Saturday, May 16, 2015

Back in Charleston - and building its first Waldorf School

Header final2.jpeg

Joined Lee in Charleston today. He came a couple days early to work on the Waldorf school we are going to create here....The Acorn School of Charleston.
Yep, going to happen.

And just in sync...the New York Times publishes this piece for the Sunday paper. This was the topic of Lee's presentation today at an information meeting. 

I feel so frustrated by our educational system in this country. We use our children as guinea pigs - let's try this, let's try that. And then, worst of all, we project our own fears onto our children. OMG....what if they aren't reading at 6! Are they damaged? Do they need special help? Are they on the "spectrum?"

So much pressure on kids. So much garbage. 

I feel so happy to be working on creating a Waldorf School with Lee here in Charleston. Waldorf's attitude is "the later the better" - not "the sooner the better."

Slow food? Why not Slow Childhood?

http://www.nytimes.com/2015/05/17/opinion/sunday/let-the-kids-learn-through-play.html?action=click&pgtype=Homepage&module=opinion-c-col-right-region&region=opinion-c-col-right-region&WT.nav=opinion-c-col-right-region

Oh, and in service of shameless self-promotion, here is the website for the school:
www.acornschoolcharleston.org





1 comment:

  1. I can't agree more! My children, now 23 and 21, grew up with a 'shameful' mother who did not schedule their every minute. You can be sure I was in the minority, and was viewed with skepticism. I was judged, disdained, and viewed as negligent because I did not bring them from school to soccer practice to piano lessons, home for supper, and then to tutors for homework. I let them ride their bikes around the neighborhood without me driving right beside them. I let them schedule their own time. I did not fill their weekends with endless schedules of sports lessons, dance lessons, or music lessons. But don't get me wrong! I gave them numerous opportunities for fun and learning. We went to museums, zoos, and the various lessons each of them decided to undertake. But it was their decision. And each of them had time for friends, and for vegging in their rooms. Both of them grew to love reading, music, and sports in their own ways and their own time. And they have both grown to be substantial, responsible, well-balanced and adjusted human beings who are independent and able to schedule their own lives! I guess because people have been so concerned with their child being able to compete in the shark infested waters of adulthood, they unwittingly created a shark infested childhood by making sure that their child was in all the right classes, sports, activities, wore the right clothes, and had the right friends! By trying to give their child what they viewed as the best, they created the worst environment for their child. They created an adult environment for which their child had no skills for survival.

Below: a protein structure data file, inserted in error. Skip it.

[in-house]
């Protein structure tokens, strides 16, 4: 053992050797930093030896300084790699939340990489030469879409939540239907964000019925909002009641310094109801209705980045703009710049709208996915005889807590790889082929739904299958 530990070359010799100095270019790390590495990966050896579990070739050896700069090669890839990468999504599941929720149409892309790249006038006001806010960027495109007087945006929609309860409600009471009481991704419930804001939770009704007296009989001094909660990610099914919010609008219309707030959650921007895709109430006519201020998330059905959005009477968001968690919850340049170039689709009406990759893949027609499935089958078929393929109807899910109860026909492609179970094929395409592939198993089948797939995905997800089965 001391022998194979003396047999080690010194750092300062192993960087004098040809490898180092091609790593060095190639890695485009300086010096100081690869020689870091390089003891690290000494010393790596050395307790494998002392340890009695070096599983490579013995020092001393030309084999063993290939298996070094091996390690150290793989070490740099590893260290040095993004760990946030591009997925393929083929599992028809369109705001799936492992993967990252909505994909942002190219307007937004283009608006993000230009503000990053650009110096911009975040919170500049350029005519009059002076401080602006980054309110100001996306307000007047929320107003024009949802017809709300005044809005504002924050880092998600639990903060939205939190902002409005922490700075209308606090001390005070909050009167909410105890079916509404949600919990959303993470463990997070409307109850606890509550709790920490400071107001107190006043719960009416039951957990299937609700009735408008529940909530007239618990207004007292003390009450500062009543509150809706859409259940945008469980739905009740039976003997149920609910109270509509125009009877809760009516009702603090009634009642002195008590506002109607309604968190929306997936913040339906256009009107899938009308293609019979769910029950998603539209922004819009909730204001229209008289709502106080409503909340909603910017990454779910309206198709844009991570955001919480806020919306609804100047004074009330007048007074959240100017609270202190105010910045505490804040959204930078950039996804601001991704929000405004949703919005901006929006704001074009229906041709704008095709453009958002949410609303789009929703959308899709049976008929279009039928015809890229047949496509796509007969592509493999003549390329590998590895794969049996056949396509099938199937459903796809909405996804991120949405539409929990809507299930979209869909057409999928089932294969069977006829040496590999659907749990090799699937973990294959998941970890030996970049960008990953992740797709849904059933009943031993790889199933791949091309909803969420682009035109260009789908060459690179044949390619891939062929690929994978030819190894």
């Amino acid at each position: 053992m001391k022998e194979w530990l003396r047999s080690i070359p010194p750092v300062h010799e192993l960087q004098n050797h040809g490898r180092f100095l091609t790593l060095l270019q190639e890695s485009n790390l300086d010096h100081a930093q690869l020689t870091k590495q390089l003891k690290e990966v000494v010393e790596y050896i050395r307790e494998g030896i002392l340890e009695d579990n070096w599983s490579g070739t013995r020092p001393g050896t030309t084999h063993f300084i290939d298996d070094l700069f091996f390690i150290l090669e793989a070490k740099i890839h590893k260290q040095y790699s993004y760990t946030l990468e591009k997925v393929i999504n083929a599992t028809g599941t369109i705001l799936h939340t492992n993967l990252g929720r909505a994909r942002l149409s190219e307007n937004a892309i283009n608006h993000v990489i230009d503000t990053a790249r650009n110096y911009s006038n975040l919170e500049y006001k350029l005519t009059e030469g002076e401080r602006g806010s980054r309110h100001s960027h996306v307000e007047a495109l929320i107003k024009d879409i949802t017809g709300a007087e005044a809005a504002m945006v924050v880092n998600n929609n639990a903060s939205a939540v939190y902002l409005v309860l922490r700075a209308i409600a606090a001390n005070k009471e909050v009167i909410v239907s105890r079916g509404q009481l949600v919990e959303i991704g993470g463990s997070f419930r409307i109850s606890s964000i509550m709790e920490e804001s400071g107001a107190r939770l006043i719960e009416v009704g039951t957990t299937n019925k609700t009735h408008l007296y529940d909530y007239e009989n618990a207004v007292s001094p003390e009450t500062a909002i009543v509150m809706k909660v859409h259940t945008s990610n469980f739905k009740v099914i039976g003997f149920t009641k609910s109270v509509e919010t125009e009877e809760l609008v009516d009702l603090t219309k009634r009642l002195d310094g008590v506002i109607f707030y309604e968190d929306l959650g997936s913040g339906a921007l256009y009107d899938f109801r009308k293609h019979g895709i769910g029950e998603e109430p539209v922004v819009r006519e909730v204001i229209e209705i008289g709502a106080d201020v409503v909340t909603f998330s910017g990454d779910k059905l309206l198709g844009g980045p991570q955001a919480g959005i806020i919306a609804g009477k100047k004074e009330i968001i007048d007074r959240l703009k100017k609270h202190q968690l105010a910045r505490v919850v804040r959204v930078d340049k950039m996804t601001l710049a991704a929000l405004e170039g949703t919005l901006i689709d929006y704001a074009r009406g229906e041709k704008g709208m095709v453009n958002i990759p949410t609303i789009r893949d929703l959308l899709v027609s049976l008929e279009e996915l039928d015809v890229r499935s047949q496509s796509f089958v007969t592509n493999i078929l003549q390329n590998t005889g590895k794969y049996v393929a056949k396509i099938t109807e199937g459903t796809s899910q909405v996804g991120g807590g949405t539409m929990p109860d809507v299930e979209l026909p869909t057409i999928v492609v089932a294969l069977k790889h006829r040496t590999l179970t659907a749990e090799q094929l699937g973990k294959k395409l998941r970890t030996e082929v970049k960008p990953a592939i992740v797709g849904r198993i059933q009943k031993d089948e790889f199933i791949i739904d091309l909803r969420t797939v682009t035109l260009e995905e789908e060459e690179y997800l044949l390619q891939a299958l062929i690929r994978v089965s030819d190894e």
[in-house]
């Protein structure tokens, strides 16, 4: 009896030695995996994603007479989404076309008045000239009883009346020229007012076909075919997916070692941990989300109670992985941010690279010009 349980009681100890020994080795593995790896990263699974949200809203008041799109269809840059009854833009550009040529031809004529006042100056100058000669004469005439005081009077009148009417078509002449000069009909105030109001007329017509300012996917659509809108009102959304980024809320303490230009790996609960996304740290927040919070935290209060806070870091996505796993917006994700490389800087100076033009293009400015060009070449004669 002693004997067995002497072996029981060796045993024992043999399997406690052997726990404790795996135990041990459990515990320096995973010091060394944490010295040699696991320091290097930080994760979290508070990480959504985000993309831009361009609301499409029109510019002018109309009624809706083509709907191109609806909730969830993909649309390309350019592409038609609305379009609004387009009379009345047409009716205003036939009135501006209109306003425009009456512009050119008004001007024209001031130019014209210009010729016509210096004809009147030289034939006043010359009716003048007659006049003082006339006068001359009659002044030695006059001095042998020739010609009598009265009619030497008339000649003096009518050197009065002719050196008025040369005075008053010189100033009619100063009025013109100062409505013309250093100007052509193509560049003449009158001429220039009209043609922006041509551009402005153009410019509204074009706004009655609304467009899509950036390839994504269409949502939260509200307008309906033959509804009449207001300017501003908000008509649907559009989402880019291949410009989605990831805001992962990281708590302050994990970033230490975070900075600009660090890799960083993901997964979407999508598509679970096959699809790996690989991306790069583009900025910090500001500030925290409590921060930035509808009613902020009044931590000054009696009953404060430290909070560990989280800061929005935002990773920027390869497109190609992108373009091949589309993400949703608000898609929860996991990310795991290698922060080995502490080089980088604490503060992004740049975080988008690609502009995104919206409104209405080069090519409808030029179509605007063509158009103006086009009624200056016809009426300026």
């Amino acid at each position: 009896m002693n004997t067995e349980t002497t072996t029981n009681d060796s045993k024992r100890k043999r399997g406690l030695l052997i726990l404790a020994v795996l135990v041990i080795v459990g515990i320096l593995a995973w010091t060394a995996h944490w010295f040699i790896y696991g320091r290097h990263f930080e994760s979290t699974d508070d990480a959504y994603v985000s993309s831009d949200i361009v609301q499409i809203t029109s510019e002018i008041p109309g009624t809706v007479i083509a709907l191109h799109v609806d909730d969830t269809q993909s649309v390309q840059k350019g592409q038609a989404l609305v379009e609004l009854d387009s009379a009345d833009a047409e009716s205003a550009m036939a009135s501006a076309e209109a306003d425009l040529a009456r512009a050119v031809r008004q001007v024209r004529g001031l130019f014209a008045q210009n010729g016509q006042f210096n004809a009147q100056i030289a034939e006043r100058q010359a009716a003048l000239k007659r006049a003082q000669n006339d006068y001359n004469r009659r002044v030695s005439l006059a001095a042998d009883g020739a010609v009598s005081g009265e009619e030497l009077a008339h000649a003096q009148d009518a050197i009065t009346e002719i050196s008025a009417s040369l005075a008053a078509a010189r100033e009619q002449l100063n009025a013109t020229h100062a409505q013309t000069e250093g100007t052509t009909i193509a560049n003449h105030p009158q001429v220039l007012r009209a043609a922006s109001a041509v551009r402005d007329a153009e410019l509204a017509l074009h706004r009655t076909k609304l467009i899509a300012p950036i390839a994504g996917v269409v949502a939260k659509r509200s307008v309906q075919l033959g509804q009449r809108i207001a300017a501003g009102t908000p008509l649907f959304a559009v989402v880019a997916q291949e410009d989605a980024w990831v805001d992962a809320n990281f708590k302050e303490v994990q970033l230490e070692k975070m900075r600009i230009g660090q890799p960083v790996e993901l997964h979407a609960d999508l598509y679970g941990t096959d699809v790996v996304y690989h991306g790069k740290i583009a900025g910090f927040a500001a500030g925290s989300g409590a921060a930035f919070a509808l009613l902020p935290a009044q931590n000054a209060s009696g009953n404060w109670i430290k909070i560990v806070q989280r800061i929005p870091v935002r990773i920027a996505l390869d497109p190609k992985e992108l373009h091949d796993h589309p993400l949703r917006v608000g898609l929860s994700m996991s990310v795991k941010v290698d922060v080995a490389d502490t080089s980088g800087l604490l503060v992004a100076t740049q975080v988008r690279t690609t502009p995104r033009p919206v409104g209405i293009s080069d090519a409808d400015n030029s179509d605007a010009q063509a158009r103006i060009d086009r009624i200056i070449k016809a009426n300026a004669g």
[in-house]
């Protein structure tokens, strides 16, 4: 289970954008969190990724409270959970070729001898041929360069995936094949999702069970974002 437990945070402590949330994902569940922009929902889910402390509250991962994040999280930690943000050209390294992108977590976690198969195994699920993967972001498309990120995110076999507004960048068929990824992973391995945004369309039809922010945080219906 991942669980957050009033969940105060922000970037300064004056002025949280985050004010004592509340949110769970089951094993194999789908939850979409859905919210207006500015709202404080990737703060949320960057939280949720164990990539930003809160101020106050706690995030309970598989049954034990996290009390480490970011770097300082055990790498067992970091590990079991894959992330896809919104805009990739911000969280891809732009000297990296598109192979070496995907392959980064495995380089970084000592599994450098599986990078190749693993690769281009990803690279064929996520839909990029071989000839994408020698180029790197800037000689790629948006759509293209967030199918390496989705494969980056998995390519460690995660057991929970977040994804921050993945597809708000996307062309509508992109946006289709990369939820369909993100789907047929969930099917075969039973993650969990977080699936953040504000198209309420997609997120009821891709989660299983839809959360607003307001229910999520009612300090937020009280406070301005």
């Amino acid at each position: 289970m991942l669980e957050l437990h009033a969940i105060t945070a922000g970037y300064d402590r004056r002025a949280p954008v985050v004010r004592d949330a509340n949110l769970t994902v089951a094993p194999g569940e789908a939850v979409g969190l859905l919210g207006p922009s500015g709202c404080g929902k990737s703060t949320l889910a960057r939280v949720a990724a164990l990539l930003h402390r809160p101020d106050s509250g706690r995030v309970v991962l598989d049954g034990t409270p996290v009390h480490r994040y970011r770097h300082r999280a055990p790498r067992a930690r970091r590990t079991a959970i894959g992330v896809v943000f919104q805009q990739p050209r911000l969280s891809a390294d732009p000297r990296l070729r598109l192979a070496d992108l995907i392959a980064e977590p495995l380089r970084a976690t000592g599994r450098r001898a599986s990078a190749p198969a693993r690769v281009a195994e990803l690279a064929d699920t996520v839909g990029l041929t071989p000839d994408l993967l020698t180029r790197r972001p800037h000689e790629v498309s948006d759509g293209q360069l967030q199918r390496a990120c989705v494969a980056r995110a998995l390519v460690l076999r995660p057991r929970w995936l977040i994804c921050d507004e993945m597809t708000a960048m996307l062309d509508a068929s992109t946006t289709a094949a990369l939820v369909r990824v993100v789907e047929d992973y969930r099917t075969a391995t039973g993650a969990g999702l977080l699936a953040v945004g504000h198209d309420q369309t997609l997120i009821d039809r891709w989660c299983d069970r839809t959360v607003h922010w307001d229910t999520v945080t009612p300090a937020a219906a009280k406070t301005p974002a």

ReplyDelete